Kumo witchcraft in Papua New Guinea

Kumo refers to a malevolent power said to take the form of a creature such as a rat, bat, frog, snake, or flying-fox (usually a nocturnal creature), with the power to kill or harm people. The kumo creature lives within the body of its host, the so-called kumo-person kumo yomba. Individuals who have kumo are variously called kumo yagl (kumo man), kumo ambu (kumo woman) and kumo gage (kumo child). Kumo is said to be passed from parent to child or grand-parent to child and runs in families. However, it can also be passed to an unsuspecting or curious person who touches a kumo-person on the head or hands. The recipient starts to feel different and soon realises that he or she is controlled by a being within them—a being that calls them their new ‘father’ or ‘mother’. Kumo are said to be able to fly and to pass through walls or doors. While the kumo person sleeps at night, the kumo creature can take human or other form and roam at night, eating human waste and searching for human flesh, particularly vital organs like the heart or liver. The movement of kumo at night may be traced by moving lights (said to be similar to fireworks)—‘witches torches’ (kumo ken).

Traditionally it was believed maladies caused by kumo included infections of the liver (munduo nongwa), inflammation of the lungs (munduo mongungwa), bloody diarrhoea (dem boromai sungwa), or unusual swelling of the body (nangie yakungwa). However, Aufenanger notes that ‘nearly always when there occurred a death, people thought, kumo was the reason for it’. Even today any form of death may lead to kumo accusations. Moreover, kumo may be linked to accidents such as when a person is injured falling from a tree or in a traffic accident. The victims of witches are regularly those of their own clan, and mostly relations inside the same hauslain (sub-clan). Sterly notes the case of a woman accused of killing her own son. Other close relatives threatened with, or thought to be killed by kumo include husbands, in-laws, nephews, grandchildren and brothers and sisters.

No one knows for sure who is a kumo person, as they live in the community just like anyone else in the village. Suspects are accused during funerals, perhaps with reference to some form of ‘strange’ behaviour such as staring at people or having been seen wandering aimlessly at night. Another significant factor is suspicion that the accused may have had a grudge against the deceased. A confession may be forced through threats and torture, but whether they confess or not, the accused are often killed or banished from the community.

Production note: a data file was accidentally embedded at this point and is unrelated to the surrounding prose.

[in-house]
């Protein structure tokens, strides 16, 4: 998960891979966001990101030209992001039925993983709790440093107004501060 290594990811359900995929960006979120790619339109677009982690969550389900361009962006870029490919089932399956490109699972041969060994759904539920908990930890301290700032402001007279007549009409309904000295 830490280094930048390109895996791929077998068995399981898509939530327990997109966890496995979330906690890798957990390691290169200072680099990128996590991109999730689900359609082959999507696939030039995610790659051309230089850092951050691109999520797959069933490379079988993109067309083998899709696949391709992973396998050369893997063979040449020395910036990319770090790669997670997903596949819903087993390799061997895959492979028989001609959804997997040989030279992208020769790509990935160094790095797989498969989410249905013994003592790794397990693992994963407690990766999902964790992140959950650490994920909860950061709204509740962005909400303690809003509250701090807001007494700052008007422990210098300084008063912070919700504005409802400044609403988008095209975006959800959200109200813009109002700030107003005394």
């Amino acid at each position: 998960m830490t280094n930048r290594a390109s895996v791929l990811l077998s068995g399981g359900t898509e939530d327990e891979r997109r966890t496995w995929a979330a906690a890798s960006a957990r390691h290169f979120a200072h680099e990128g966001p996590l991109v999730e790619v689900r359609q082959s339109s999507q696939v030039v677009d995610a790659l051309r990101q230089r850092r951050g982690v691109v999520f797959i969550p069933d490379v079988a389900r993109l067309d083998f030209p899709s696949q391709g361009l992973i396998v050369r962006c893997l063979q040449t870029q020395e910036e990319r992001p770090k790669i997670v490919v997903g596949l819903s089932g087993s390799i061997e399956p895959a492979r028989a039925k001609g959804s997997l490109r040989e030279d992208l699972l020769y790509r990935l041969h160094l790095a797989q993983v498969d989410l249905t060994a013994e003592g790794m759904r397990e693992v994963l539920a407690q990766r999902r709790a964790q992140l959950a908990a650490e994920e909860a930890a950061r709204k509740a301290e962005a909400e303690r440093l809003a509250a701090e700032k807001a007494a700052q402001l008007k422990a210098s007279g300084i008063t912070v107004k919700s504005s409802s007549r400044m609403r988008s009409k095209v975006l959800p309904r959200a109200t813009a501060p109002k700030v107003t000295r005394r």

Sometimes communities enlist the help of a kumo ‘doctor’ or ‘witch doctor’ to identify the culprit. A kumo ‘doctor’ is a ‘retired’ kumo person who has declared that he or she will not practise kumo for malevolent purposes. I have spoken with retired kumo persons about their understanding of the kumo creature and they seem to be reluctant carriers. One elderly woman told me how her kumo creature (taking the form of a rat) entered her body when she was a young woman. She claims that she didn’t like having the kumo creature, which would go around doing ‘bad’ things, but, although the creature was not totally independent, there was often little she could do about it. She observed that her kumo creature was becoming thin and weak, just like her. A young man who acts as a kumo doctor referred to his kumo creature as ‘nature.’ He had learned to control it as he was not happy with the ‘bad’ things that his kumo creature would do. He said that at times he sent the creature away but it would return to him. Being a kumo ‘doctor’ is a recognised occupation and the practitioner is paid, sometimes handsomely, for the exercise of his or her profession.

The reader can learn more about kumo from publications on the topic including those by Heinrich Aufenanger (1965), John Nilles (1950), Paula Brown (1964), Joachim Sterly (1987) and Casper Damien (2005).

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